FDA Links Salmonella Outbreak to Pico de Gallo; Cyclospora Infections Continue to Rise


The Food and Drug Administration (FDA) has revealed that an outbreak of Salmonella was caused by Pico de Gallo, a popular condiment. The outbreak led to the illness of nearly 40 individuals. Despite identifying the source of the outbreak, the FDA has chosen not to disclose the specific brand of Pico de Gallo that was implicated in the incident. The outbreak involved 37 confirmed cases, and while the locations of the affected individuals have not been disclosed, the FDA first reported on this issue on June 14.

After conducting thorough epidemiologic and traceback investigations, the FDA, in collaboration with the CDC, determined that Pico de Gallo was the source of the Salmonella outbreak. However, environmental and product samples collected during the investigation tested negative for the outbreak strain. Therefore, the FDA has assured consumers that there is currently no risk associated with consuming Pico de Gallo.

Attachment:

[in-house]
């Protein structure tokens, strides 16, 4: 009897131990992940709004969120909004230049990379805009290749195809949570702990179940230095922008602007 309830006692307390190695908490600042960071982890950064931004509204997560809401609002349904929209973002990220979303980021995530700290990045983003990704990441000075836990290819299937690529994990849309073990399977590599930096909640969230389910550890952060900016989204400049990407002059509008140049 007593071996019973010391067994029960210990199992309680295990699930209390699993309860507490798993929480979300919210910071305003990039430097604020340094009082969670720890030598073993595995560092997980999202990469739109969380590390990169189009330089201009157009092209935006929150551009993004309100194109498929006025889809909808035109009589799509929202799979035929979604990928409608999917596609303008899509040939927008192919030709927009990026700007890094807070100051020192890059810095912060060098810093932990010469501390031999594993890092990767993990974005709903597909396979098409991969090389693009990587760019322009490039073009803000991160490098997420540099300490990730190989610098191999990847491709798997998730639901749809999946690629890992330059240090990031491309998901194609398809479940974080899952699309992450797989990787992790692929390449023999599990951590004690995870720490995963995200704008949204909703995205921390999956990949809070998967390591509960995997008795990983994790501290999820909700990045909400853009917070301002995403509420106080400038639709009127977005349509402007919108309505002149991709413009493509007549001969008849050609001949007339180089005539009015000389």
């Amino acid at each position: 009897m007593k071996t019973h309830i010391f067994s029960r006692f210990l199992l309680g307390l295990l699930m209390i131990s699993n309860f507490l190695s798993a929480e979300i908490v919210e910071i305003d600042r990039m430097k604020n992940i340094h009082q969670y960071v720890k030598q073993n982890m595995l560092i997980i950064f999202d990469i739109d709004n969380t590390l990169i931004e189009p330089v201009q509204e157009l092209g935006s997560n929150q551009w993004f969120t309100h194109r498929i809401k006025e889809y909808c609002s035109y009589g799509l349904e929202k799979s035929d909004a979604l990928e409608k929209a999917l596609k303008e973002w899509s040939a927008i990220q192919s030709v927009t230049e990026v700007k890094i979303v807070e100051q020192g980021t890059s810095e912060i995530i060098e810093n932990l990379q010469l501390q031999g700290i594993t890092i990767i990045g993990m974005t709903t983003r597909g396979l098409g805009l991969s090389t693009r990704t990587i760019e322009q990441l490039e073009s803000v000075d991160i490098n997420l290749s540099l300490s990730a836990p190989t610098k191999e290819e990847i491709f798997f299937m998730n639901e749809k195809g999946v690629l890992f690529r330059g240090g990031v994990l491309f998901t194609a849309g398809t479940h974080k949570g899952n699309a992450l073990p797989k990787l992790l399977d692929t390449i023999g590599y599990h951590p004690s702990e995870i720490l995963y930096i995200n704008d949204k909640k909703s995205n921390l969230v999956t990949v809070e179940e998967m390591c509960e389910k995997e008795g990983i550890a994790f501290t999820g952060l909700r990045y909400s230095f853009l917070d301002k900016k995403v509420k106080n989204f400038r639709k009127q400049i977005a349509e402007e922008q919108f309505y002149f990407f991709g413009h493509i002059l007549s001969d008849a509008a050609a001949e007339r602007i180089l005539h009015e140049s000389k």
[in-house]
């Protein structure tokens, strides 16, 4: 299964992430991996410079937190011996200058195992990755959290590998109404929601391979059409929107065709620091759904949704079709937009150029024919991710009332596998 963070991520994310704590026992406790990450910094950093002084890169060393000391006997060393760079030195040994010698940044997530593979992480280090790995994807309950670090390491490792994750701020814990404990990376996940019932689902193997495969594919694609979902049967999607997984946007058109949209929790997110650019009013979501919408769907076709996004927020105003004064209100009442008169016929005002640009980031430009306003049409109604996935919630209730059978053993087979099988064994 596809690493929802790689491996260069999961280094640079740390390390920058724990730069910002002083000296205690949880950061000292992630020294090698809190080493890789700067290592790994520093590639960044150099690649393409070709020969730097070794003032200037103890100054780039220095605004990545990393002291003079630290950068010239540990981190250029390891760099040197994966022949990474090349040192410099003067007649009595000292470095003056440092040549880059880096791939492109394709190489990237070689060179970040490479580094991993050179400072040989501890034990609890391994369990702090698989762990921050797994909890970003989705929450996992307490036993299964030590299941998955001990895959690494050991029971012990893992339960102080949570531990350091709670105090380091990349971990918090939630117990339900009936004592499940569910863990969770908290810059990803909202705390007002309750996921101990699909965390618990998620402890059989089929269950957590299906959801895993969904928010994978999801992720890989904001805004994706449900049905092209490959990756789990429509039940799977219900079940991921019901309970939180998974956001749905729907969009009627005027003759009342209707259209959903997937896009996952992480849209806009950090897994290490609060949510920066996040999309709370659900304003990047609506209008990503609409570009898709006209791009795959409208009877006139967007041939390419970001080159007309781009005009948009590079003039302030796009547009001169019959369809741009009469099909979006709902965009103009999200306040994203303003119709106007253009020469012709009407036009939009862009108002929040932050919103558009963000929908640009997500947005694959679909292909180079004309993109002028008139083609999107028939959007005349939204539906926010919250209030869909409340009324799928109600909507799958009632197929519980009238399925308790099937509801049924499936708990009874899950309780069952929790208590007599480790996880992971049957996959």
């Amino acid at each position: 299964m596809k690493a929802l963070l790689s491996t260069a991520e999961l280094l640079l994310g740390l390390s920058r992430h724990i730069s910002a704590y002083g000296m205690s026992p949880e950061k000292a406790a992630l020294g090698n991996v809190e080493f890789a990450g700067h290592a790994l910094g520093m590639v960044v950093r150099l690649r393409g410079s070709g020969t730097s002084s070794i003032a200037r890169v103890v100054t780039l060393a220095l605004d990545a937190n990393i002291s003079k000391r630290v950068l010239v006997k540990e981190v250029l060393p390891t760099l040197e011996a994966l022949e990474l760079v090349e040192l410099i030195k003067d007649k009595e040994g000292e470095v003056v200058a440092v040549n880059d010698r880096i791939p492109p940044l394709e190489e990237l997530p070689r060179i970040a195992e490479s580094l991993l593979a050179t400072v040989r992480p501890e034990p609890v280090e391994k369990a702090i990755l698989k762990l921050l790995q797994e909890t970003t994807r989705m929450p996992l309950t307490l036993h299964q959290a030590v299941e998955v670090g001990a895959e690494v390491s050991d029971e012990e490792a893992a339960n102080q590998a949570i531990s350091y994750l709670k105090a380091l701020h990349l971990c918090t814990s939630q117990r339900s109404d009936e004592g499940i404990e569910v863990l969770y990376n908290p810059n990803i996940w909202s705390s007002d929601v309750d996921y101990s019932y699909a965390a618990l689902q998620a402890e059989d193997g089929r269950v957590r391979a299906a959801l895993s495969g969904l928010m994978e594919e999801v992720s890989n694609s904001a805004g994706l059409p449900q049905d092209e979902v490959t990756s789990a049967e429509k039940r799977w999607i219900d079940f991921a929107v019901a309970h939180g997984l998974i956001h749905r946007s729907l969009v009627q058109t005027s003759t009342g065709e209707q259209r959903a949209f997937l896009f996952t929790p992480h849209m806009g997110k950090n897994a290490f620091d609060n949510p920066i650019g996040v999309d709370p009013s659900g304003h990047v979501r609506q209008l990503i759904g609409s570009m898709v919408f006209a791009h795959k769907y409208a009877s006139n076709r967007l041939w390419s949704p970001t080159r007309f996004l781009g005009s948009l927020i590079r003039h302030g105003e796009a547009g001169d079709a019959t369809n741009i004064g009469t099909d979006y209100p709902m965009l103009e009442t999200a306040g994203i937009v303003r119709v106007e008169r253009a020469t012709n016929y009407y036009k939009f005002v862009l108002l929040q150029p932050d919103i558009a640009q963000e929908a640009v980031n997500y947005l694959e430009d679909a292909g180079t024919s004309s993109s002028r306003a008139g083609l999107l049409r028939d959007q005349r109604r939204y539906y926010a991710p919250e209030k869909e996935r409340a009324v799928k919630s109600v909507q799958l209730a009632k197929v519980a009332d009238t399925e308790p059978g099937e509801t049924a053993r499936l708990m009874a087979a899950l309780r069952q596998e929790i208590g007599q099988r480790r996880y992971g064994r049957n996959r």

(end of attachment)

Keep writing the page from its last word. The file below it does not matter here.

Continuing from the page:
Despite the identification of Pico de Gallo as the source, the exact ingredient or contributing factors responsible for the contamination could not be conclusively determined. Furthermore, by the time investigators confirmed Pico de Gallo as the culprit, the affected products had already surpassed their shelf life and were no longer available for purchase.


In a separate development, the FDA continues to monitor an ongoing outbreak of cyclospora infections. The number of cases has increased to 72 individuals, compared to 69 reported a week earlier. The cyclospora outbreak was first reported by the FDA on June 14 as well. The agency is actively engaged in tracing the source of the outbreak, conducting onsite inspections, and analyzing samples. However, specific details regarding the implicated food or the inspected location have not been disclosed by the FDA.